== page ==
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I have an old 1950s bandsaw (Beaver 2300) that has been refitted with a new motor. It runs fine. But now that I am using a power bar with a built in GFCI, the GFCI trips under heavy load. When I plug directly into the wall outlet, the 15A breaker does not trip.

Any suggestions on why this should occur, or how I should explore this problem?

Thanks in advance.

  • Does it only trip on heavy load? or does it trip as soon as you power the bandsaw on? Do you have any other high drain devices (like a tablesaw or a big DC) you could test the power strip with? – Dave Smylie Jul 31 '17 at 23:43
  • It only trips with a heavy load. I do not have another heavy load device, but I do have another GFCI power bar. I will try it and see. I have used it without the GFCI previously, with no ill effect. Maybe I just got lucky. – Fed Aug 1 '17 at 2:02
  • You may want to check your power strip, as some are actually rated for less than 15A. Also keep in mind that continuous loads should only be 80% of the maximum rated current. – rob Aug 9 '17 at 4:24
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This could indicate a shock hazard, so do be careful while you're diagnosing the problem. In particular, if the motor windings were leaking current to ground (the motor casing and by extension the saw itself), a properly functioning GFCI could exhibit this behavior. Especially avoid touching a metal surface saw while some other part of your body is grounded. Safer yet, avoid using the saw until you have this figured out.

You would need other tests with test equipment to tell, but trying with another GFCI might be an accessible option.

One possible scenario is that the motor windings heat up under load and cracks or other weak spots in the insulation then allow current to flow to ground without passing through the Neutral wire.

Depending on the motor type, it could also be leakage in the run capacitor, an insulation breakdown in the switch, or in any part of the wiring (especially suspect given its age), but a systematic diagnosis here is the best bet. Such a diagnosis would require understanding the electrical principles involved and may be best left to an expert.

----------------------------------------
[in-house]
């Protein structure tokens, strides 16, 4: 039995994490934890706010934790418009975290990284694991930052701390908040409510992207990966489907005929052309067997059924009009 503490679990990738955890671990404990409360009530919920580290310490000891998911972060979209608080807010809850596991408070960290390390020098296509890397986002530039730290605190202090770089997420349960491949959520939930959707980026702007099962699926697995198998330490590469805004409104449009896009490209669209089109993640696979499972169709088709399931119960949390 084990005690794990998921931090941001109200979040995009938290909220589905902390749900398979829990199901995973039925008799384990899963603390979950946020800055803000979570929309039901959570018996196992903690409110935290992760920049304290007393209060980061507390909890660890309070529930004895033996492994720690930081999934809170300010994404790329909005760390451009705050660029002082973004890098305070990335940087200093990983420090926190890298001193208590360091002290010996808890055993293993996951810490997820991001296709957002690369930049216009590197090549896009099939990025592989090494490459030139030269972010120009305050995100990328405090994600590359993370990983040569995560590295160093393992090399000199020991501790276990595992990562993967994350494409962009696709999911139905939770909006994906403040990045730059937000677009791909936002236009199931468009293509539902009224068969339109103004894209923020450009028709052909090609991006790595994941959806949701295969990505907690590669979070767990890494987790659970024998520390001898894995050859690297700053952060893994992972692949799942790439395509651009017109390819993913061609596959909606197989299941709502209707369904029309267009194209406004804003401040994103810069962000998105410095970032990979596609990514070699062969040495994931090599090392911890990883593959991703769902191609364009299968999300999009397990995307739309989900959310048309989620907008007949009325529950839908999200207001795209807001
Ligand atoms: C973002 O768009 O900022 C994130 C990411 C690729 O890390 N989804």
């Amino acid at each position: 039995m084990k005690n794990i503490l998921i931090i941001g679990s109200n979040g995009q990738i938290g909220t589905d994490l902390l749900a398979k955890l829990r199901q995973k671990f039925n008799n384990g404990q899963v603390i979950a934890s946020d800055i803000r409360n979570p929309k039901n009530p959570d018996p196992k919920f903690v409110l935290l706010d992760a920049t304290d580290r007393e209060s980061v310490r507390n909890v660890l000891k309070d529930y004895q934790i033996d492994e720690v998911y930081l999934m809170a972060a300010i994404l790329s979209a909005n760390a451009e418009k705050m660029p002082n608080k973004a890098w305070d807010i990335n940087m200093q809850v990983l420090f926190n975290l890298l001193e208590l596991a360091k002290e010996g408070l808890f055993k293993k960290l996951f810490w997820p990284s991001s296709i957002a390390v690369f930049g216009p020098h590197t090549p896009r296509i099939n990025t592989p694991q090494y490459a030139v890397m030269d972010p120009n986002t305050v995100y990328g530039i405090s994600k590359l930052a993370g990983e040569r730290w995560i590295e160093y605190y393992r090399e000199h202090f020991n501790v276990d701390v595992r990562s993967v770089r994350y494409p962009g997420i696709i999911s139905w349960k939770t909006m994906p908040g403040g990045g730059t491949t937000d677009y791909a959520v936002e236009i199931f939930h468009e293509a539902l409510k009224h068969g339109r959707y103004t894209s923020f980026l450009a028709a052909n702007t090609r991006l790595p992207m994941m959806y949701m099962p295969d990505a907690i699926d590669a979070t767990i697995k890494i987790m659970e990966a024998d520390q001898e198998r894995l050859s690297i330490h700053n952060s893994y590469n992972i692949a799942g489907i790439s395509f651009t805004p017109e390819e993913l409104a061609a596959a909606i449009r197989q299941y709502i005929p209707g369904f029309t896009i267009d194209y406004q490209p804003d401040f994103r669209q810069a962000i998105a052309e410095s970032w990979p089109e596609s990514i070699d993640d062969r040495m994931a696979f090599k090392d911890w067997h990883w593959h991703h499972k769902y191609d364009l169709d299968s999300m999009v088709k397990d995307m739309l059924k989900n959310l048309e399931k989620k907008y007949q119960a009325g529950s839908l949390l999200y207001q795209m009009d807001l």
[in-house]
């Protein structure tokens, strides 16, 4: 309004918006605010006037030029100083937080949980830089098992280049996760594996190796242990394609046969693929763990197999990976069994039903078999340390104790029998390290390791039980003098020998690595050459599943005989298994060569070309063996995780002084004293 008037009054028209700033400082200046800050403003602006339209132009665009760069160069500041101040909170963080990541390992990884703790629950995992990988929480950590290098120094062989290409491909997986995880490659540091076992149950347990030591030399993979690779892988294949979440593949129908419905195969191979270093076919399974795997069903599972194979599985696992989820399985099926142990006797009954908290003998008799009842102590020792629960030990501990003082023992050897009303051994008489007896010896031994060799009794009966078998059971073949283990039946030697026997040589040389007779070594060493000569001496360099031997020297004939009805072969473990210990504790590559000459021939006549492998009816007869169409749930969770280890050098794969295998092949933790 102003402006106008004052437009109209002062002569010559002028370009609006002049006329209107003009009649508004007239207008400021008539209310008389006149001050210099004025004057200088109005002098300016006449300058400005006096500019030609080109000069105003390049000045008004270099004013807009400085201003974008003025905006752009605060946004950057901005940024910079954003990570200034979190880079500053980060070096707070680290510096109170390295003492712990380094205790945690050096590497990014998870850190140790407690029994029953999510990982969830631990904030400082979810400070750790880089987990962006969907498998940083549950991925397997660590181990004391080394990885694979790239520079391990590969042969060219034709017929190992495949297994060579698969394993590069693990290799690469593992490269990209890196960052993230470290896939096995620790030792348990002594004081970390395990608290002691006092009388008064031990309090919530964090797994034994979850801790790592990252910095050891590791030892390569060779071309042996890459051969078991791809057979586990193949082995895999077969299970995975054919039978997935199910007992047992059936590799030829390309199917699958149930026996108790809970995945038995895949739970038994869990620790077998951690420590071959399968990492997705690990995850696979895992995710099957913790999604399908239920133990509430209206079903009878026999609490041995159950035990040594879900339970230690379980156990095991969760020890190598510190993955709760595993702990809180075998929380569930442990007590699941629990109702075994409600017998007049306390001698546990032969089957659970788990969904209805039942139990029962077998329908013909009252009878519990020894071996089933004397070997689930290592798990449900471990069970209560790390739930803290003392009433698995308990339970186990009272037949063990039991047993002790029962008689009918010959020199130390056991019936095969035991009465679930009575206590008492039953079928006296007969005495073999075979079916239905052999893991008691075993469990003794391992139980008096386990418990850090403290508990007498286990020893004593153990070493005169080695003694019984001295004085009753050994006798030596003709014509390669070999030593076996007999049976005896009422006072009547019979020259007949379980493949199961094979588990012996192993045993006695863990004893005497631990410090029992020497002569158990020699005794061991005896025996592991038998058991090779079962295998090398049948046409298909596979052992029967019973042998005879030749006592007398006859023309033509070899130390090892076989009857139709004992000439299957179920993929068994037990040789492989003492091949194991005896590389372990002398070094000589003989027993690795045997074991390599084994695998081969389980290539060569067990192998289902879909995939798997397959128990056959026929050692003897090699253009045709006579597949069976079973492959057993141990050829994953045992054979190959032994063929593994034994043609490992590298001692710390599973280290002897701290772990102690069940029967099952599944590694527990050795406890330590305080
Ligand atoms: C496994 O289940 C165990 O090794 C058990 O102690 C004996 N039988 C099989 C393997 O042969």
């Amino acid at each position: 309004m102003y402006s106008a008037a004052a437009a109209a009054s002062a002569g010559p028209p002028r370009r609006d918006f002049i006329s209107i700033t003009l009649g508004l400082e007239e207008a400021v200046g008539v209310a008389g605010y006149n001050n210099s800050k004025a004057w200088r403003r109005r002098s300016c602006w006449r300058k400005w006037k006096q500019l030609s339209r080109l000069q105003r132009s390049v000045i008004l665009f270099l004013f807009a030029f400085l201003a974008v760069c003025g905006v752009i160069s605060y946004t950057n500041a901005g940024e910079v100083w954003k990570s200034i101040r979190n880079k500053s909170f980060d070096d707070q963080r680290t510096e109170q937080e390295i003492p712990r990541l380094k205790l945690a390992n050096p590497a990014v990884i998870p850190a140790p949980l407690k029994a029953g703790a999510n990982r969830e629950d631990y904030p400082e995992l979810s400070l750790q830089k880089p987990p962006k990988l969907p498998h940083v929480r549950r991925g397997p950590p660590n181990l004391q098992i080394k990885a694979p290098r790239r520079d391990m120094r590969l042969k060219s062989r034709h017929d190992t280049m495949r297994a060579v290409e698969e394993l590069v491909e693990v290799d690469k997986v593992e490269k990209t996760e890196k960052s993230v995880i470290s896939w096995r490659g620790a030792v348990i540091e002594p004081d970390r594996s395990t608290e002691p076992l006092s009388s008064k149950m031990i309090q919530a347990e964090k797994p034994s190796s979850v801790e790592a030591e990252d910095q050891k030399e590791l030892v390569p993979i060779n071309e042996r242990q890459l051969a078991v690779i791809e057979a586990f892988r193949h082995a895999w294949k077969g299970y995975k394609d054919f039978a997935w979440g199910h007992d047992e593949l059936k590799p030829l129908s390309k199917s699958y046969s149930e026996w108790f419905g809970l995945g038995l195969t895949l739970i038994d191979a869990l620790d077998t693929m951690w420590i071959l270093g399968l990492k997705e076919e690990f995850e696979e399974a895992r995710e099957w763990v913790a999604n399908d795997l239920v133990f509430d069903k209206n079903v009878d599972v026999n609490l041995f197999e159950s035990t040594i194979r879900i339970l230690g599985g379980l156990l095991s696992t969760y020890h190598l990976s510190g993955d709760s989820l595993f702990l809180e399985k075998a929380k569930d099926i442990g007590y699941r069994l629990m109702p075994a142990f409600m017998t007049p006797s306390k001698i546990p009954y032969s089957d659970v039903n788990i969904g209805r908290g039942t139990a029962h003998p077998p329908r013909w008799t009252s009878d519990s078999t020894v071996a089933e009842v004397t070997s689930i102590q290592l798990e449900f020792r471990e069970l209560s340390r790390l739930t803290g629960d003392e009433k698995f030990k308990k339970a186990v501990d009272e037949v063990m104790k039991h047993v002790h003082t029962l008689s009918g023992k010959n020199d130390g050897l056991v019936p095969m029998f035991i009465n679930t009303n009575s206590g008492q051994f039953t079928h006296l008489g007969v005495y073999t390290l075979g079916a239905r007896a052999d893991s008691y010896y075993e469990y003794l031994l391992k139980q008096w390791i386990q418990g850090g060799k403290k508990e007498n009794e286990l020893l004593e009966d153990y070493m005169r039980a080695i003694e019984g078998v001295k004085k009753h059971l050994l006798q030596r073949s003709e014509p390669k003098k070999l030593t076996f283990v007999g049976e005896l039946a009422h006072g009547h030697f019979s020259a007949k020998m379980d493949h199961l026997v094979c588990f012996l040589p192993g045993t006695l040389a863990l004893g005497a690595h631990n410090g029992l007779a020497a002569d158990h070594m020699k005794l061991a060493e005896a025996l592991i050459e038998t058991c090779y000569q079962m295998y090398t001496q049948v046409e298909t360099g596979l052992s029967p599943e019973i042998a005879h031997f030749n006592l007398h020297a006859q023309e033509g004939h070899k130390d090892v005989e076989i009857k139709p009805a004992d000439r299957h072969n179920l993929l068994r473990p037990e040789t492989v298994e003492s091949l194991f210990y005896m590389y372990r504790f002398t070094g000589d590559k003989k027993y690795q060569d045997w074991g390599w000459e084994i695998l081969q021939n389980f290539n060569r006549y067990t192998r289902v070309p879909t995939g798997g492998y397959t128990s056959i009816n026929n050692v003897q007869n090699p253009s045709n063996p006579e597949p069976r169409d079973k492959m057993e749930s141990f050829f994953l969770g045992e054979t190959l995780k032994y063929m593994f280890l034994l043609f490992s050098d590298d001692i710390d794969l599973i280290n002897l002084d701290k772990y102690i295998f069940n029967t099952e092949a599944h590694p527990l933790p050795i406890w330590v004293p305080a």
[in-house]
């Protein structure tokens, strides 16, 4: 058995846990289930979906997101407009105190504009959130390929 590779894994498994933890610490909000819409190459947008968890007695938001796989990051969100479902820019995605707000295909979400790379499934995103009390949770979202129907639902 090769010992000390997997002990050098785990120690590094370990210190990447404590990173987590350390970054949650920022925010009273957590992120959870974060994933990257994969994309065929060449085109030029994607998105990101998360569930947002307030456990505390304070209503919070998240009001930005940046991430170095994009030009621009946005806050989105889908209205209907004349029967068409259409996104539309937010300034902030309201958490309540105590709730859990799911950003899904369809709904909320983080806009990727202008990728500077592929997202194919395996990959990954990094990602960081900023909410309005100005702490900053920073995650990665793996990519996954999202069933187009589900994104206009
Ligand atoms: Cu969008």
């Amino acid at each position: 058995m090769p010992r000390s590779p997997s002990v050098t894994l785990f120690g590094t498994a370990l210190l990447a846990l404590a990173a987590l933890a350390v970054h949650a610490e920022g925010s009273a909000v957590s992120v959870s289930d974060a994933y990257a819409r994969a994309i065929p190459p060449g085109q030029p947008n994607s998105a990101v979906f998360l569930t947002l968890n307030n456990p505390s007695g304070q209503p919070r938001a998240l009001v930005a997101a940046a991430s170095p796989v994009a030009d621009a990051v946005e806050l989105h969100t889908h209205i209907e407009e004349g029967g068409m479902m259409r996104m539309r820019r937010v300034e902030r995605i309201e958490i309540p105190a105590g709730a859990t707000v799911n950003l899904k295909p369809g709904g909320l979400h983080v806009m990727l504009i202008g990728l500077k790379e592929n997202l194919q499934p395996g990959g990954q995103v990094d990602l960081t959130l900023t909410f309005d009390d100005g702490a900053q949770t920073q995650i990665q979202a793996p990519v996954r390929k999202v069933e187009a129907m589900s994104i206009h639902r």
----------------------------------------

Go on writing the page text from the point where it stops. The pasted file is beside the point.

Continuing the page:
I suppose you could eliminate certain whole sections of components by, say, wiring the motor directly to a plug. If that fixed it, the switch and wiring would be suspect; if it still happened, it narrows it down to the motor.

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  • I will try another GFCI power bar. I have used it before several times, with heavy load, with no ill effect, but perhaps I was not grounded. The motor is new, and set up by the prior owner. I will check the wiring carefully. The wiring is new as well. Then I will try to wire the motor directly to the plug and get back to you here. Any further suggestions? I assume that as long as I use the GFCI bar I should be safe, correct? Also, the guy I bought it from used it in this configuration for 2 years without issues. – Fed Aug 1 '17 at 2:09
  • @Fed After a quick search, it appears that "nuisance" trips on GFCIs are a fairly frequent occurrence with motor loads. So it could be there's nothing wrong with the saw at all. Unfortunately, there doesn't seem to be any clear information out there on how to remedy this, although if there's no evidence of current leakage (e.g. you get a shock when you touch the saw when it's turned on) you might consider running it without a GFCI or getting one specifically made for motor loads. – scanny Aug 1 '17 at 3:20

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